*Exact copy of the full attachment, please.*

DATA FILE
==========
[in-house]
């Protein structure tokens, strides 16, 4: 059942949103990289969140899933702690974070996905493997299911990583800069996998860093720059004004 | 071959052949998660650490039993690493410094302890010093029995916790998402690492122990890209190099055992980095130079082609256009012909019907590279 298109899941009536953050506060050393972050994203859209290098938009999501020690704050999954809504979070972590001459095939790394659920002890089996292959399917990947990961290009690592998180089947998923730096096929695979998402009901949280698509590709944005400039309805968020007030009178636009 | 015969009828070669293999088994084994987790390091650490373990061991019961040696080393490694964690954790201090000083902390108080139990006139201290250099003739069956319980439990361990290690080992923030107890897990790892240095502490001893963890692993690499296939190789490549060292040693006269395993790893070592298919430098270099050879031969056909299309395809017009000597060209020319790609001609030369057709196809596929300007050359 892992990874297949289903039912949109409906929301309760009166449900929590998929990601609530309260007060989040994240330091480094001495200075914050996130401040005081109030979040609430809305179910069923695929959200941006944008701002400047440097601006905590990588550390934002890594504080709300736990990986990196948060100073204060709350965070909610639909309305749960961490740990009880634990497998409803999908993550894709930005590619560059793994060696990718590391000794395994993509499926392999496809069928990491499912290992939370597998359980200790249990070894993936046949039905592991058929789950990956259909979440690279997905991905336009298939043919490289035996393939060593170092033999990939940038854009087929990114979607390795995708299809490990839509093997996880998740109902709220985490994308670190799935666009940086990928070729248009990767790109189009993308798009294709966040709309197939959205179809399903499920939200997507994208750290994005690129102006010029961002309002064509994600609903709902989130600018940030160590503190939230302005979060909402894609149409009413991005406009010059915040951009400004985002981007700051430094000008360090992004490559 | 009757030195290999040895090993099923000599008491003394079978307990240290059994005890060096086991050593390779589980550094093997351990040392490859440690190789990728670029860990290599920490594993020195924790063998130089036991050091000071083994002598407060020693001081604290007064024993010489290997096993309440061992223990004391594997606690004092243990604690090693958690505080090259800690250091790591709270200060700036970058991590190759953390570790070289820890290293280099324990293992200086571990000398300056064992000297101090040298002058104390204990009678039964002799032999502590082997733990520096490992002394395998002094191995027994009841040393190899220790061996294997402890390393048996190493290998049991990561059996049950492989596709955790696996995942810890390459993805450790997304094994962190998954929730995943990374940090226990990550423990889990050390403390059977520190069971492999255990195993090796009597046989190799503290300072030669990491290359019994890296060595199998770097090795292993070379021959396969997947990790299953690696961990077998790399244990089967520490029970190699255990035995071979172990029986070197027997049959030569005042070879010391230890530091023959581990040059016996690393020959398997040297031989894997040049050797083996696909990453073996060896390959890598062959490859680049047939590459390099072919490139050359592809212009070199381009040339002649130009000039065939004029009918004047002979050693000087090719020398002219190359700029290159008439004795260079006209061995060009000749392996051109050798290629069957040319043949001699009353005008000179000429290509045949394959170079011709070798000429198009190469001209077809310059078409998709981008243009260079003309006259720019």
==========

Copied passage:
[in-house]
């Protein structure tokens, strides 16, 4: 059942949103990289969140899933702690974070996905493997299911990583800069996998860093720059004004 | 071959052949998660650490039993690493410094302890010093029995916790998402690492122990890209190099055992980095130079082609256009012909019907590279 298109899941009536953050506060050393972050994203859209290098938009999501020690704050999954809504979070972590001459095939790394659920002890089996292959399917990947990961290009690592998180089947998923730096096929695979998402009901949280698509590709944005400039309805968020007030009178636009 | 015969009828070669293999088994084994987790390091650490373990061991019961040696080393490694964690954790201090000083902390108080139990006139201290250099003739069956319980439990361990290690080992923030107890897990790892240095502490001893963890692993690499296939190789490549060292040693006269395993790893070592298919430098270099050879031969056909299309395809017009000597060209020319790609001609030369057709196809596929300007050359 892992990874297949289903039912949109409906929301309760009166449900929590998929990601609530309260007060989040994240330091480094001495200075914050996130401040005081109030979040609430809305179910069923695929959200941006944008701002400047440097601006905590990588550390934002890594504080709300736990990986990196948060100073204060709350965070909610639909309305749960961490740990009880634990497998409803999908993550894709930005590619560059793994060696990718590391000794395994993509499926392999496809069928990491499912290992939370597998359980200790249990070894993936046949039905592991058929789950990956259909979440690279997905991905336009298939043919490289035996393939060593170092033999990939940038854009087929990114979607390795995708299809490990839509093997996880998740109902709220985490994308670190799935666009940086990928070729248009990767790109189009993308798009294709966040709309197939959205179809399903499920939200997507994208750290994005690129102006010029961002309002064509994600609903709902989130600018940030160590503190939230302005979060909402894609149409009413991005406009010059915040951009400004985002981007700051430094000008360090992004490559 | 009757030195290999040895090993099923000599008491003394079978307990240290059994005890060096086991050593390779589980550094093997351990040392490859440690190789990728670029860990290599920490594993020195924790063998130089036991050091000071083994002598407060020693001081604290007064024993010489290997096993309440061992223990004391594997606690004092243990604690090693958690505080090259800690250091790591709270200060700036970058991590190759953390570790070289820890290293280099324990293992200086571990000398300056064992000297101090040298002058104390204990009678039964002799032999502590082997733990520096490992002394395998002094191995027994009841040393190899220790061996294997402890390393048996190493290998049991990561059996049950492989596709955790696996995942810890390459993805450790997304094994962190998954929730995943990374940090226990990550423990889990050390403390059977520190069971492999255990195993090796009597046989190799503290300072030669990491290359019994890296060595199998770097090795292993070379021959396969997947990790299953690696961990077998790399244990089967520490029970190699255990035995071979172990029986070197027997049959030569005042070879010391230890530091023959581990040059016996690393020959398997040297031989894997040049050797083996696909990453073996060896390959890598062959490859680049047939590459390099072919490139050359592809212009070199381009040339002649130009000039065939004029009918004047002979050693000087090719020398002219190359700029290159008439004795260079006209061995060009000749392996051109050798290629069957040319043949001699009353005008000179000429290509045949394959170079011709070798000429198009190469001209077809310059078409998709981008243009260079003309006259720019």